1. 1. www.unglobalpulse.org • info@unglobalpulse.org • 2015 1 MINING CITIZEN FEEDBACK DATA FOR ENHANCED LOCAL GOVERNMENT DECISION-MAKING PARTNERS: NTB PROVINCIAL GOVERNMENT, LAPOR! UNIT (OFFICE OF THE PRESIDENT OF INDONESIA) PROGRAM AREA: ECONOMIC WELL-BEING BACKGROUND Following the Reformasi movement, initiated in 1998, democratisation and decentralisation are central components of the Government of Indonesia’s policy platform. With greater administrative responsibilities and increased democratic accountability, local governments are looking for methods to collect and understand citizens’ opinions on public services and local development. Two citizen feedback systems exist for local governments; one managed by the central government and the other initiated by sub- national administrations. LAPOR! (www.lapor.go.id) is the national complaint system in Indonesia to which a citizen can report any complaint in Indonesian, either via SMS or the internet. LAPOR! is designed to improve accountability and, in time, the quality of public services. Many local governments operate their own SMS- based citizen feedback mechanisms alongside LAPOR!. In addition to formal citizen feedback mechanisms, social media platforms contain vibrant discussions within and between communities on issues of concern. An opportunity exists to supplement formal feedback with the passive feedback contained within public discourse on Twitter. For this project, Pulse Lab Jakarta combined data on citizens’ opinions from Twitter, LAPOR! and a local SMS-based feedback mechanism to provide structured insights for local decision- makers. Nusa Tenggara Barat (NTB) province, one of Indonesia’s poorest regions, was the focus of this initiative due to the provincial administration’s interest in new approaches to public governance and due to the fact that it had been a major beneficiary of the Australia Indonesia Partnership for Decentralisation. DATA ANALYSIS OF MULTIPLE SOURCES OF CITIZEN FEEDBACK Three data sources were used for this project: two datasets from two active citizen feedback platforms (national- and provincial-level systems) and public posts on Twitter, which passively captures citizens’ opinions on local issues. When multiple types of data are combined, for example active and passive feedback from citizens, it is expected that a fuller picture of public opinion is available to decision-makers. In order to prepare the datasets relevant to NTB province, the geospatial information of each message was used to determine if a tweet was posted in NTB. The Twitter dataset was further refined by removing spam and other irrelevant tweets. Following this process, a combined total of over 92,000 messages were structured by 1600 filtering rules using over 350 keywords, which were informed by the ten national development priorities.1 1 The ten national priorities include food sufficiency, energy, maritime development, infrastructure and transportation, education, health, poverty alleviation, bureaucratic reform, tourism, and industry. Electric power continuity is a major development issue in NTB province. The following example presents different perspectives on the issue and highlights the value of multiple data sources. TWITTER “The power outage happened at dawn, electricity was restored at 2PM and yet now the outage happens again, PLN [the electricity company in Indonesia] does not understand.” LAPOR! “The power outage happens six times a day in Mataram, Nusa Tenggara Barat. Although, the duration of the power outage is less than a minute, it is really disturbing our activities and might break our house appliances. Need PT PLN attention to solve this problem.” SMS GATEWAY “Why do power outages frequently happen after the change of the Regent?” SUMMARY Like many middle-income countries, decentralisation is a national priority in Indonesia. As their administrative responsibilities and fiscal resources have increased, local governments have sought better evidence to inform policy. In this project, Pulse Lab Jakarta explored the contribution of advanced data analytics to local government decision-making by generating insights from a combination of existing complaint systems and passive feedback from citizens on social media. The results demonstrate the potential utility of (a) near real-time information on public policy issues and their corresponding locations within defined constituencies, (b) enhanced data analysis for prioritisation and rapid response, and (c) deriving insights on different aspects of citizen feedback. The publication of citizen feedback on public-facing dashboards can enhance transparency and help constituents understand how their feedback is processed. HOW TO CITE THIS DOCUMENT: UN Global Pulse, “Mining Citizen Feedback Data for Enhanced Local Government Decision-Making”, Global Pulse Project Series no.16, 2015.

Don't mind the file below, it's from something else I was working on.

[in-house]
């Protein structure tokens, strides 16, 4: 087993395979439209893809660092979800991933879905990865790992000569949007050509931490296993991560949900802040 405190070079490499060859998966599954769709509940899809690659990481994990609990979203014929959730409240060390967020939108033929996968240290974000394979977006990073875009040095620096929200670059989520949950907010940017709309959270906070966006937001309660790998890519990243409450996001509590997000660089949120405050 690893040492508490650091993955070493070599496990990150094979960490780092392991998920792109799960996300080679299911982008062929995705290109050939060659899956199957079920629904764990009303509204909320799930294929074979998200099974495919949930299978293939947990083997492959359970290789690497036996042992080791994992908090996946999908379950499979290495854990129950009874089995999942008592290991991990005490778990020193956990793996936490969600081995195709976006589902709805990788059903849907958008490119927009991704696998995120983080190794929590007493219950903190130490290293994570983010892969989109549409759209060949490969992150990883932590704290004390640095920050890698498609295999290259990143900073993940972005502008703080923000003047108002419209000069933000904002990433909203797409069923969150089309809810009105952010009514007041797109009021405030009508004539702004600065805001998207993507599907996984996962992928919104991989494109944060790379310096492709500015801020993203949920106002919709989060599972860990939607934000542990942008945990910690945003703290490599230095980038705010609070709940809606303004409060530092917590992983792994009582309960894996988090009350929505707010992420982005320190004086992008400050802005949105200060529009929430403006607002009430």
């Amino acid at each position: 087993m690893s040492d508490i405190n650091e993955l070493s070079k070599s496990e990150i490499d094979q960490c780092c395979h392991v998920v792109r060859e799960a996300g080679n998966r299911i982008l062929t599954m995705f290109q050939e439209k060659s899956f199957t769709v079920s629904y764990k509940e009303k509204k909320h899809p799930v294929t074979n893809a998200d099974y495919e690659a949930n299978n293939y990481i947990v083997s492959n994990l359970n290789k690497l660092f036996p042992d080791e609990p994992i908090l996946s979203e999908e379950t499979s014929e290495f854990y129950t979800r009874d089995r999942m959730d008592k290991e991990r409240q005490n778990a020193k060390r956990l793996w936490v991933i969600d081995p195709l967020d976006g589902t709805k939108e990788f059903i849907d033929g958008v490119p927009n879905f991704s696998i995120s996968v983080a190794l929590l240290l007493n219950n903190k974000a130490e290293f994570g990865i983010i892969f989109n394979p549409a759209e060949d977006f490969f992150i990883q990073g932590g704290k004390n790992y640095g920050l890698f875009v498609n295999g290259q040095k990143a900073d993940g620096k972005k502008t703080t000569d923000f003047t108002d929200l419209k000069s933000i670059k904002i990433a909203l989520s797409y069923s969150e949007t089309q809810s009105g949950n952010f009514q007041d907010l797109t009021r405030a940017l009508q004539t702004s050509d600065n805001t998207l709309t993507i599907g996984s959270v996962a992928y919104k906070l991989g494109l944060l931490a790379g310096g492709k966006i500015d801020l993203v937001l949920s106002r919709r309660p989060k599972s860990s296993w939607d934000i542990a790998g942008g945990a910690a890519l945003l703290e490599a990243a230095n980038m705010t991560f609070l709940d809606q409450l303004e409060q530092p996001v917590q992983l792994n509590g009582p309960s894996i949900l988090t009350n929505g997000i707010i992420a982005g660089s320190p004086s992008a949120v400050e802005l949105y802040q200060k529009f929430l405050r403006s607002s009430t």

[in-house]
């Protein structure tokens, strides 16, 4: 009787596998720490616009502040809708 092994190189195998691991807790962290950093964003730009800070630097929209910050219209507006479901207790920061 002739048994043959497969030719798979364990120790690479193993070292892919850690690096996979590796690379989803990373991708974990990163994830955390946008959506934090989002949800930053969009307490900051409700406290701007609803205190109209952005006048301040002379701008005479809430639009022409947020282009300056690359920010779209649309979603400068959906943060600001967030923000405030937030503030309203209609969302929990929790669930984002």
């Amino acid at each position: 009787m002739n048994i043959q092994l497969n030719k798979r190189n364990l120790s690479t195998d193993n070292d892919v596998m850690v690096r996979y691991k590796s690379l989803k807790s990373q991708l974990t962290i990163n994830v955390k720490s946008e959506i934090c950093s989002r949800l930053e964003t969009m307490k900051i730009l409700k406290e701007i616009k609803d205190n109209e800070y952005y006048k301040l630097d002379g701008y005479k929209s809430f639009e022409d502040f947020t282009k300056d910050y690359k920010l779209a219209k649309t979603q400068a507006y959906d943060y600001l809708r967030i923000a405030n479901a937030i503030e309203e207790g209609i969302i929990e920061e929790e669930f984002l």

2. 2. www.unglobalpulse.org • info@unglobalpulse.org • 2015 2 Twitter LAPOR! SMS Num. of msg. used 91,995 171 115 Timeline June 2013-Dec 2014 Oct 2013 Table 1: Number of messages used for this project and their date of submission. The next step involved the application of several analytical methods including volume analysis, text analysis, locational analysis, topic detection and anomaly detection, among others. INSIGHTS & OUTCOMES Visualising changing trends in the volume of messages provides an easy way to understand popular priorities and concerns in near real-time. In June and July 2013, a spike in comments and messages about poverty alleviation, in particular regarding the unequal distribution of a social protection programme, was identified along with locational information on where citizens raised the issue (see Figures 1 and 2). The locational information in particular proved useful to the NTB administration in planning its response. Figure 1: Dynamics of the volume of LAPOR! by the 10 national priorities Figure 2: A visualization based on the ten cities/regencies within the province (the darker the colour, the higher the density of messages classified as Poverty Alleviation) Some issues are inherently coupled, requiring multiple authorities to investigate and respond. The dashboard used word co- occurrence analysis to identify linked problems. Some examples of issue coupling included: A volume analysis gives a good snapshot of current issues raised by citizens, but when the volume of messages is high across many issue areas policy-makers cannot easily determine which issues to prioritise. A simple but automatic anomaly detection method based on a dynamic threshold value was applied to the database in order to identify automatically sudden spikes. For instance, a sudden volume change on Government Aid (“Bantuan Pemerintah”) was identified, as shown in Figure 4, enabling prioritisation by decision- makers. Figure 4: The dashboard automatically highlights priority issues CONCLUSIONS This project demonstrated the potential of using multiple sources of near real-time information for decision-making in local government, especially the value of combining active citizen complaints with passive opinions expressed via social media. The visualisation of complex datasets enables non-technology literate officials to process citizens’ feedback at low cost and at scale, as well as to prioritise trending issues based on enhanced data analysis. The project highlights the potential of existing datasets, but also the need to integrate new information management systems into national and local governance. It represents another step towards realising the potential of networked governance in Indonesia. IMPLICATIONS & RECOMMENDATIONS • Social media captures a richer array of issues than formal complaint mechanisms and should be considered an essential source of citizen feedback. • It is advisable that provincial administrations consider integrating real-time data from their formal feedback systems into the dashboard, as opposed to mining historical data. • The integration of additional data sources should also be considered when designing dashboards. • Whenever possible, provincial administrations should publish this type of citizen feedback dashboard in order to enhance transparency and to help constituents understand how their feedback is processed. FOOD SUFFICIENCY AND ENERGY SECURITY (TWITTER) “The brown rice and broccoli prices go up following the increase in fuel price” HEALTH AND POVERTY ALLEVIATION (LAPOR!) “Dear health minister, I have suffered heart disease for 14 years. Is there any way for poor people to receive free surgery? Is there any possibility that the surgery will be free in future?”